The trend to re-shoring and the shift of focus to resilience were already emerging. The COVID-19 crisis will put it on steroids. In addition, it seems likely that we will see the return to the political dimension in trade. In many ways, the last 15 to 20 years have been a historical anomaly: trade relations have become largely divorced from political and security considerations. Countries which could be considered rivals from the perspective of nation state interests nonetheless become increasingly interdependent in the supply of goods and services.

This time was already coming to an end as countries were beginning to recast their national security debates in terms of supply vulnerabilities[2]. COVID-19 will accelerate this trend.

So, can we speculate on what the post-crisis supply chains may look like, as countries and companies balance considerations of resilience and cost?

We think a number of trends are likely to emerge:

  • Companies and countries will seek to diversify their supply sources and carry higher stocks to achieve resilience
  • Supply chains will increasingly follow political alliances. That is, there will still be an incentive to find the cheapest source of supply, but such sources will increasingly need to be within countries that are bound together by something other than trade deals. Common security interests and cultural affinities will likely play a much greater role in the structure of the supply chains
  • Procurement strategies, while not necessarily explicitly moving to “buy local” preferences will emphasise capability to provide rapid response and security of supply.

Such trends will have important implications for the infrastructure sector. Careful and detailed analysis would be required for each infrastructure asset, but here are some initial thoughts on possible effects:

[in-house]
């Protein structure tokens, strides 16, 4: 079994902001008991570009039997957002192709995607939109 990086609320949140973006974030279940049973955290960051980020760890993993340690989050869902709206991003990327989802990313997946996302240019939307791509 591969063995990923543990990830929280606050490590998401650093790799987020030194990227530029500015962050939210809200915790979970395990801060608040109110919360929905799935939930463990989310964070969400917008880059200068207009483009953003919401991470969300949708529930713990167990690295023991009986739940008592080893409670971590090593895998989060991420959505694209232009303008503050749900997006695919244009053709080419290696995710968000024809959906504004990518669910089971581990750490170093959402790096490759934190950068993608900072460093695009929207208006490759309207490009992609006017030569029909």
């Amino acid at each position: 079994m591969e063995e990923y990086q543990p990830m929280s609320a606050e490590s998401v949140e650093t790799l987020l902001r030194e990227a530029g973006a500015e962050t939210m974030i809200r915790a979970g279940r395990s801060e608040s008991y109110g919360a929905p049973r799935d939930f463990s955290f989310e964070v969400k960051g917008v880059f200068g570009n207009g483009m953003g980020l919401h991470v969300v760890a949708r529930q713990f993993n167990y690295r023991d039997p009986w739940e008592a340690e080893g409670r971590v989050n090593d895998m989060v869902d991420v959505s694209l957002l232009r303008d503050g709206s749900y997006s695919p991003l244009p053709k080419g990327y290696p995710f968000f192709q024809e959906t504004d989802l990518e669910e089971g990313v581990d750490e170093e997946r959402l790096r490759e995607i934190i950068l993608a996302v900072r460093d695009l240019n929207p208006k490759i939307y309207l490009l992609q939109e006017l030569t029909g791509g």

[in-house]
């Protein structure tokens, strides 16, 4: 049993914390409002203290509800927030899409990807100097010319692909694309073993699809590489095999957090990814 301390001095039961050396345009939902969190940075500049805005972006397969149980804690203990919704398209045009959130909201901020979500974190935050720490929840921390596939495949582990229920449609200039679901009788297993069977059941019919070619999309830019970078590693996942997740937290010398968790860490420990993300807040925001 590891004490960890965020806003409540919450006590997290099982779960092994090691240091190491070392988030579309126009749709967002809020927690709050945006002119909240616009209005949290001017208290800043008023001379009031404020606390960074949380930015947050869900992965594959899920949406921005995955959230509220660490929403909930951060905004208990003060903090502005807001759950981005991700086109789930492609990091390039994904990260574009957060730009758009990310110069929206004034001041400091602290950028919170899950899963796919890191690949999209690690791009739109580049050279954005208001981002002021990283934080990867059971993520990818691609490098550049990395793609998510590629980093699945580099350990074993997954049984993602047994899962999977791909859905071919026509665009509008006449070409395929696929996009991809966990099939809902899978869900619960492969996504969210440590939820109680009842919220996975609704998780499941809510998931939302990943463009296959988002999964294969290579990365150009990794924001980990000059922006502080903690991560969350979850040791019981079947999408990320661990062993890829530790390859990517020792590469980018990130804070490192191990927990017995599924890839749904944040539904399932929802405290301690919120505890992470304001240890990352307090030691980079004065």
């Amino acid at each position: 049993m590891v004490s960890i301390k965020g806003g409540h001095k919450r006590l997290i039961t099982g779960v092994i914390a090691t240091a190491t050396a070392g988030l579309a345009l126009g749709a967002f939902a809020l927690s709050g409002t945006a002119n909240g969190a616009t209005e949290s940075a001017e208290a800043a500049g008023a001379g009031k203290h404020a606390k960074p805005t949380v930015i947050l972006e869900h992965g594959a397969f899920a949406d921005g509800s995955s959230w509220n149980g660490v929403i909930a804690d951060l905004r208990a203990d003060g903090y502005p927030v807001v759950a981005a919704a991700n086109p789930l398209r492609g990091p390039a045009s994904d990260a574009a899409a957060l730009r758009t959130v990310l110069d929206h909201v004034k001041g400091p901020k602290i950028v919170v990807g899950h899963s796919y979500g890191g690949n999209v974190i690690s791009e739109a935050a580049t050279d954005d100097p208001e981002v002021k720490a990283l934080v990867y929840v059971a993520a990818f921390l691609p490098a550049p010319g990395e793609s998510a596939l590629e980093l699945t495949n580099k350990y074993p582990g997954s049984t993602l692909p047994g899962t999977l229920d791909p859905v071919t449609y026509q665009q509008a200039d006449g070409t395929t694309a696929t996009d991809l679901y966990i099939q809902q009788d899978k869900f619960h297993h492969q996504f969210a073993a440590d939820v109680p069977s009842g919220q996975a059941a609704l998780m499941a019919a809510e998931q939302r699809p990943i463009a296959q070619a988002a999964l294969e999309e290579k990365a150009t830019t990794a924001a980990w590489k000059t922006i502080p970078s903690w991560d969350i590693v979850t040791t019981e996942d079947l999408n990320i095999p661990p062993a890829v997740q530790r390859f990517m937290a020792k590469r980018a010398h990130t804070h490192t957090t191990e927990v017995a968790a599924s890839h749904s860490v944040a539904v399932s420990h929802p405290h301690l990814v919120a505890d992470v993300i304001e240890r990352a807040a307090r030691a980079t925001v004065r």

• The recent trend towards ever larger container ships has been driven by the concentration in the flow of goods along a single “belt and road” from China. If supply chains diversify, such super large container ships may go the way of A380 aircraft—there will be renewed demand for vessels that can provide point to point connections across multiple supply chains. This will have implications for port expansion and dredging projects around the word intended to accommodate the ever-larger vessels
  • If companies and governments carry larger stocks for reliability and security reasons, the premium for timeliness and reliability in the transportation parts of the supply chains may reduce. Ports and shipping lines may find new ways to manage their costs
  • Larger stocks and more diversified production will have important implications for the demand for warehousing and light industrial real estate in many countries.

Castalia will be carefully watching the emerging structural effects of the COVID-19 crisis and helping our clients navigate the risks and opportunities.  



About the Author: Alex Sundakov is Castalia’s Executive Director.

Disclaimer: The views expressed are those of the author’s alone. This work has not received funding from any other organisation or interest.

COVID-19 threatens our health, wealth and welfare. It also threatens to overwhelm our limited resources. We need to think to chart the best course through. No one knows the answers, but rational, evidence-based debate is our best hope.

What’s the cost-effectiveness of various options to fight the pandemic?

What are the economic costs and consequences?

How can essential service providers, like electricity and water utilities, remain solvent while serving customers struggling to pay their bills?

If supermarkets put up prices, is that normal market forces, or price gouging that government should punish?

How can developing countries manage through the pandemic, when social distancing is near impossible, health systems are stretched at the best of times, and fiscal space is non-existent; what can donors and development agencies do to help?

Investors are asking, what will the world look like after the pandemic? Will the location of economic activity shift?

Are different transportation patterns likely?

What does this mean for the value of infrastructure assets and the viability of projects planned before the pandemic?

Now more than ever, we need thinking for a better world. My colleagues and I will be blogging on all these topics, in a rapid-fire format, putting out our ideas, arguing with each, exploring options. Please join our conversation as we help each other find the best way through this crisis.

David Ehrhardt, Chief Executive